The City of Watertown and Watertown Department of Public Health is informing the community of the necessity to move to the next level of contact tracing response.

The move comes after a significant surge in positive cases of COVID-19 in the community. The city’s seven-day average is currently 26 cases per day.

Public Health Director Carol Quest stated, “After we reach a positive case load of more than 24 positive cases per day in a five-day rolling period, our contact tracers are not able to reach all individuals who have tested positive in a 24-hour period. The notification time increases to 48-hours and even then we can only do sensitive contact tracing. This means we will only notify household members, cases related to health care settings, schools and significant others.”

“We are in a very concerning position as a city, and we need our residents to pull together and remember that small steps make huge impacts,” Mayor Emily McFarland said. “Changing one thing in your daily routine can help mitigate the spread of the virus. Our public health department is working constantly to ensure people are notified of positive results as quickly as possible. At this moment, they simply cannot keep up with the high volume of positive cases that are occurring on a daily basis."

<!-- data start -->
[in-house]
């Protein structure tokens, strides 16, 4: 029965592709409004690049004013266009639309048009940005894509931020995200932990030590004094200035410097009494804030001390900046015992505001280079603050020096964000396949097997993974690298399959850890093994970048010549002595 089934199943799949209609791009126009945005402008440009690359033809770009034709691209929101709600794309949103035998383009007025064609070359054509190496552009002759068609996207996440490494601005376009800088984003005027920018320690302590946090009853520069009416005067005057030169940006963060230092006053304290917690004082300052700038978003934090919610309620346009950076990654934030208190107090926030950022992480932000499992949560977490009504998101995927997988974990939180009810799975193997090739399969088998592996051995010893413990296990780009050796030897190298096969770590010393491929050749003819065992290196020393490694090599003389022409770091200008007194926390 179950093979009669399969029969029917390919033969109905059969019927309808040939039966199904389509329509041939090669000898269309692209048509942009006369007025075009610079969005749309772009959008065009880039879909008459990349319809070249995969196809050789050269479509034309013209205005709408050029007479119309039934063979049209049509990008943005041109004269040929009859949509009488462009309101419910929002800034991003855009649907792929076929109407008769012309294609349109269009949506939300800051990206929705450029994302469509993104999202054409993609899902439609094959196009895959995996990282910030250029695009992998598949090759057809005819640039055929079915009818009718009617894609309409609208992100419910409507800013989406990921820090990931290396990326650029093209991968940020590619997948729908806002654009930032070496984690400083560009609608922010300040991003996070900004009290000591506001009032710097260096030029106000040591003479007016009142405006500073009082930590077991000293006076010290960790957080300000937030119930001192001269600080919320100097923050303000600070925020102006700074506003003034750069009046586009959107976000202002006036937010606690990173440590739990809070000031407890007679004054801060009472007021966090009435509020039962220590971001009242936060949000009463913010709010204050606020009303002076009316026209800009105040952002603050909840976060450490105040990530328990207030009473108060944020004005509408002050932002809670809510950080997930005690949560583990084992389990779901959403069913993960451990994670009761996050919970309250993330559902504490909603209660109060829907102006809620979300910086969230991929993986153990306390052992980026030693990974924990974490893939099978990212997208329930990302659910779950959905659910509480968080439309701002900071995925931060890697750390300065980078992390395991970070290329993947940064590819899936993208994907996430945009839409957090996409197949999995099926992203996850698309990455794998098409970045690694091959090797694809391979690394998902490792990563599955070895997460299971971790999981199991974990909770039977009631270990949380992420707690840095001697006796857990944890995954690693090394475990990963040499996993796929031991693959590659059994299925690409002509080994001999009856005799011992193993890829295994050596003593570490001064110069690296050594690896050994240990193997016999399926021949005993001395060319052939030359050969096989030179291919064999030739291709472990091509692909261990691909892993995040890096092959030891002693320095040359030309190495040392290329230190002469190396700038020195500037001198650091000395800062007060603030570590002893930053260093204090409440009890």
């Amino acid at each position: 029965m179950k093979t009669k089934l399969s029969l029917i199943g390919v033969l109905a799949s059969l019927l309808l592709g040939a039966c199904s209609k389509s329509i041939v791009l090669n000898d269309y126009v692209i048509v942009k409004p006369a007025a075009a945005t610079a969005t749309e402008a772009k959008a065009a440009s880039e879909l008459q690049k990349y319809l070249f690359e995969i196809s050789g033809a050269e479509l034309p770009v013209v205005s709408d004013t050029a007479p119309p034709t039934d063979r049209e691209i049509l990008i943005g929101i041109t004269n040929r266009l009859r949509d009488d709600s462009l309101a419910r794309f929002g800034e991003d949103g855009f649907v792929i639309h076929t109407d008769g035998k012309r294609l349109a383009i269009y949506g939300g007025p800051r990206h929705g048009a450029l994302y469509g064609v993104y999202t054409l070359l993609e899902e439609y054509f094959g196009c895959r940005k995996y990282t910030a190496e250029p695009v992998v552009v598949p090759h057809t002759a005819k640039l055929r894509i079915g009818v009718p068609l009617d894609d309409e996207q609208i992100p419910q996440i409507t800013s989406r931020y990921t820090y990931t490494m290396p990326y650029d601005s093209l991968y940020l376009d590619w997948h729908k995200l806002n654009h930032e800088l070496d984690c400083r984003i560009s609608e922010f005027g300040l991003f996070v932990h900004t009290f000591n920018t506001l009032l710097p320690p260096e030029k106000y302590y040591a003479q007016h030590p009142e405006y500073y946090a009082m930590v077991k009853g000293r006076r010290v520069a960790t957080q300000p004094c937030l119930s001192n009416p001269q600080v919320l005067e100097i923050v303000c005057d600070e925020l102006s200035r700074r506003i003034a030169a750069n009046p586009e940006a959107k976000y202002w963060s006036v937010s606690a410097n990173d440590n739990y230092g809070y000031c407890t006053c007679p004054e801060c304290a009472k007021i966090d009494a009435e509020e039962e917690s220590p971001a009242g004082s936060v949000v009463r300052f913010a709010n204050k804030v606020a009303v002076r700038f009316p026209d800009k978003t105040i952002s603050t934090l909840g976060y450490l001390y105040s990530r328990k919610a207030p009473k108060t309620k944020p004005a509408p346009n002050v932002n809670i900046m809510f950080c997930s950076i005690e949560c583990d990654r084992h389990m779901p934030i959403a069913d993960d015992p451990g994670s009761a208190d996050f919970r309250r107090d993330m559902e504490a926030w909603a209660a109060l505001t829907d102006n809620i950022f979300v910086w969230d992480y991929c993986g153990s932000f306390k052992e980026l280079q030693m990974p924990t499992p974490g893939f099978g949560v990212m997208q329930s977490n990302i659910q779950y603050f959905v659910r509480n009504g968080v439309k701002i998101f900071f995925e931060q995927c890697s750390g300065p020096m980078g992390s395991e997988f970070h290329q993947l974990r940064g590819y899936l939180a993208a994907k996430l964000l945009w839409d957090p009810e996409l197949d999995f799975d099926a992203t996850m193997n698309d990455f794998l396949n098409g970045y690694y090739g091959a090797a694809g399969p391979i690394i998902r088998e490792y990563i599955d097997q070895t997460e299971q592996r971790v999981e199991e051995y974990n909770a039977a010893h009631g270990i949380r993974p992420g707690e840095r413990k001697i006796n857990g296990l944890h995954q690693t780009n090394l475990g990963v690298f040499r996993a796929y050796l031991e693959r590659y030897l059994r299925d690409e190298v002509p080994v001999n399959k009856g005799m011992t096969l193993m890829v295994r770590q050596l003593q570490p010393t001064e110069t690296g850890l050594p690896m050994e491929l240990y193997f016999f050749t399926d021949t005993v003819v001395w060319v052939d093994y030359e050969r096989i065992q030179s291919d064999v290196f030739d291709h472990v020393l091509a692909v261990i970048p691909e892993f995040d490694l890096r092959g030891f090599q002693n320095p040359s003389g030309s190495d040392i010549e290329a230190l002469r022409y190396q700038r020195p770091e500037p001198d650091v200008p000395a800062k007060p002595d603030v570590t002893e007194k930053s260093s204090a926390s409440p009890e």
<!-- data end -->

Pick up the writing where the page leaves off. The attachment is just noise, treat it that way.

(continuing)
McFarland said the city's EMS numbers were down in March and April, but in the last two months or so the city has nearly entirely recovered those numbers.

"Our health care systems are in crisis staffing," McFarland said. "This isn’t just something we can brush off, or wish away.”

The City of Watertown is asking residents to remember how critical it is to continue to wear their face coverings, continue to practice social distancing, do not gather in groups outside of each household, and stay home if they are experiencing illness.

"These small steps make huge impacts in slowing the spread of COVID-19," Quest said.

For local information and statistics please visit 19_community_updates/index.php

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